Why take a gap year?

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2019-12-05 00:00:00

Introduction

Some students delay university to take a year off travelling. The emphasis now is on doing a productive, purposeful gap year that will look good on your CV and help you get a job. Is it a good idea? Neil and Georgina hear two students with different views and teach you related vocabulary.

This week's question

According to the Institute of Fiscal Studies, which subject studied at university will lead to the highest average earnings five years after graduating? Is it…

a)    Law

b)    Veterinary science 

c)    Medicine and dentistry

Listen to the programme to find out the answer.

Vocabulary

gap year
year between leaving school and starting university that is usually spent travelling or working 

at the back of my mind
an idea we don’t think about frequently but keep stored deep in our memory 

productive
something that leads to a good or useful outcome 

predicted
what is likely to happen in the future based on current information 

an alien concept 
an idea that is strange and not familiar  

practical
relating to the learning of real skills which can be usefully applied

Transcript 

Note: This is not a word-for-word transcript     

Neil
Hello. This is 6 Minute English and I'm Neil. And joining me to do this is Georgina. 

Georgina
Hello.

Neil
Now, Georgina, I know you went to university to study for a degree but before you moved from college to university, did you take a year off?

Georgina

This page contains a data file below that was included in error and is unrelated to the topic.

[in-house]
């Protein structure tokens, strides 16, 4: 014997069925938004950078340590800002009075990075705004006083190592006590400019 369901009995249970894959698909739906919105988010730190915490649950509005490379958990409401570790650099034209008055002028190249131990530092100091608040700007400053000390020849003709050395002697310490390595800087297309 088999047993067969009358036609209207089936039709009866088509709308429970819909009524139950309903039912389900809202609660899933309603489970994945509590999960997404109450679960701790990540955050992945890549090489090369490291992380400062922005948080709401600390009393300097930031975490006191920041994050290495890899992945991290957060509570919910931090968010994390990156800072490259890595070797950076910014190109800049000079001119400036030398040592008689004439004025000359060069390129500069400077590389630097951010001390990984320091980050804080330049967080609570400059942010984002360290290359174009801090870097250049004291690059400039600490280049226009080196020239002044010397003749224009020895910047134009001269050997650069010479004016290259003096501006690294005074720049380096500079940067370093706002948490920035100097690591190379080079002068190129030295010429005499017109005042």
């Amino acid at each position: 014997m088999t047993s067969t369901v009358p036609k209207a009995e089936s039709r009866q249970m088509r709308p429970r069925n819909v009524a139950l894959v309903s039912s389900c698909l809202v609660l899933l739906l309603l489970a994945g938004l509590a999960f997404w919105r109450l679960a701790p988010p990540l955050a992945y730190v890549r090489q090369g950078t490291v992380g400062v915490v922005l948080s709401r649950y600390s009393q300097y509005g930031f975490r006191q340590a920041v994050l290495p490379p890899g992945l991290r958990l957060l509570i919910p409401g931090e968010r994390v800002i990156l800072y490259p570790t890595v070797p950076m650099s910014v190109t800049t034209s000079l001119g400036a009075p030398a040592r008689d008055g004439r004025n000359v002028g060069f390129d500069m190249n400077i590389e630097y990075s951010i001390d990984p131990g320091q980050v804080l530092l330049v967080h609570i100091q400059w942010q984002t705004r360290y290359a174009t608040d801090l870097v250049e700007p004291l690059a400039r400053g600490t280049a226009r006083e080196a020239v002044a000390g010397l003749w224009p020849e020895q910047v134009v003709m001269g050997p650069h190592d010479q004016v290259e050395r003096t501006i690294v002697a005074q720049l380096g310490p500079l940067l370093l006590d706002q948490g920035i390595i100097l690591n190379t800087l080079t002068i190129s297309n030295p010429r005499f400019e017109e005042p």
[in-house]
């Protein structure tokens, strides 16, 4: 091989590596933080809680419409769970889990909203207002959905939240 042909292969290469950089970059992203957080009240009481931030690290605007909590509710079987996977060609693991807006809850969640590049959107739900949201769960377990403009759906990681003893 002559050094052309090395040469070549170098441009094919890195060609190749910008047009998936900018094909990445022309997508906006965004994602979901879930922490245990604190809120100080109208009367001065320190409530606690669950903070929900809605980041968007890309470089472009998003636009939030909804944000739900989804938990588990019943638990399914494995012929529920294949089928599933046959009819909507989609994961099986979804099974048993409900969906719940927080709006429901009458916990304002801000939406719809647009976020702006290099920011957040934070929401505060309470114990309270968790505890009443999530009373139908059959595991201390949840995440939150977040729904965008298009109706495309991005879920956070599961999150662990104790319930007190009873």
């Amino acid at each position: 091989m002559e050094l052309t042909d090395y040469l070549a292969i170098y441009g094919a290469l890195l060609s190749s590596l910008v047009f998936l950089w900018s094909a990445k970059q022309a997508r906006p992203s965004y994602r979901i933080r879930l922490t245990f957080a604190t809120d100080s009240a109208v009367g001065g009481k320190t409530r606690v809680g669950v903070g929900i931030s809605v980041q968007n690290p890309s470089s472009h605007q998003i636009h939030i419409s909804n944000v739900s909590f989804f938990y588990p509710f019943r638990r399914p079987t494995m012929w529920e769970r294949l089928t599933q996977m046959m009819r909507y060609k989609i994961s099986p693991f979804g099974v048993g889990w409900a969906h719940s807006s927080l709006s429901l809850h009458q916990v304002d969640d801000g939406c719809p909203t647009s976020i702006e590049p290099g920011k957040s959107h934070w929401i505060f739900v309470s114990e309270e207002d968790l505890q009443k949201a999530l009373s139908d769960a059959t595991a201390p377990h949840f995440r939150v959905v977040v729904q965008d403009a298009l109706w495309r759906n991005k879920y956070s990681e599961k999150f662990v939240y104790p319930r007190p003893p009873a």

I did.

Neil
Well, you’re not alone. Many students choose to take a break from their studies to travel or gain work experience before moving on to university.

Georgina
Yes, and this is what we call a ‘gap year’.

Neil
And … in this programme we’re talking about taking a gap year and why doing this has become more important than ever. But first, as always, I need to challenge you and our listeners, Georgina, to answer a question. Are you ready?

Georgina
Ready and waiting, Neil!

Neil
According to the Institute of Fiscal Studies, which subject studied at university will lead to the highest average earnings five years after graduating? Is it…
a) Law
b) Veterinary science, or
c) Medicine and dentistry
What do you think, Georgina?

Georgina
Well, all are subjects that involve lots of studying – but as a guess, I think those studying veterinary science end up working as vets and earning the most money – so it’s b), I think.

Neil
OK. Well, we’ll find out if you’re right at the end of the programme. Let's get back to talking about gap years – as the name suggests, it’s a break or gap in between your studies – we might also call it a year out. It’s not a new concept – meaning idea – and there are a number of reasons why someone may choose to take one.

Georgina
That’s right. The BBC’s Smart Consumer podcast looked at this and heard from two students – one, Meg, took a gap year and the other, Tom, didn’t. Let’s hear from them now…

Students – Meg and Tom
Meg: I knew I wanted to go to university, but... I decided I'll do it after a year out. That way I can wait till I get my official results and apply to university with those rather than getting predicted grades and then, you know, potentially being surprised and not being able to follow the path I wanted. I just always had in the back my mind that I'd spend a year doing something productive and something that would just be good fun.
Tom: It's not something that I really knew about to be honest, I think, until I started university. It was a bit of an alien concept to me. It's something I've never thought about - it would have been far too expensive and it's not something that would have been able to rely on my parents or family members for.